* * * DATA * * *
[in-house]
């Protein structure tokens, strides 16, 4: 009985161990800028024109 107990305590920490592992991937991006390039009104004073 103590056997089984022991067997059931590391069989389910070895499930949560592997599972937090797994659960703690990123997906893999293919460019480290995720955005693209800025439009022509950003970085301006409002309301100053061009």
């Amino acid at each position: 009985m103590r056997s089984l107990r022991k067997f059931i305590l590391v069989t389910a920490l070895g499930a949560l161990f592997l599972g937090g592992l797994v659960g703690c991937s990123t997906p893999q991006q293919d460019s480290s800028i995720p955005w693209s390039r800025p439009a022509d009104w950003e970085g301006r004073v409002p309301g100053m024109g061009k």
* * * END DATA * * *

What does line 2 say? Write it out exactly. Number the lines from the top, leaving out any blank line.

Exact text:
């Protein structure tokens, strides 16, 4: 009985161990800028024109 107990305590920490592992991937991006390039009104004073 103590056997089984022991067997059931590391069989389910070895499930949560592997599972937090797994659960703690990123997906893999293919460019480290995720955005693209800025439009022509950003970085301006409002309301100053061009």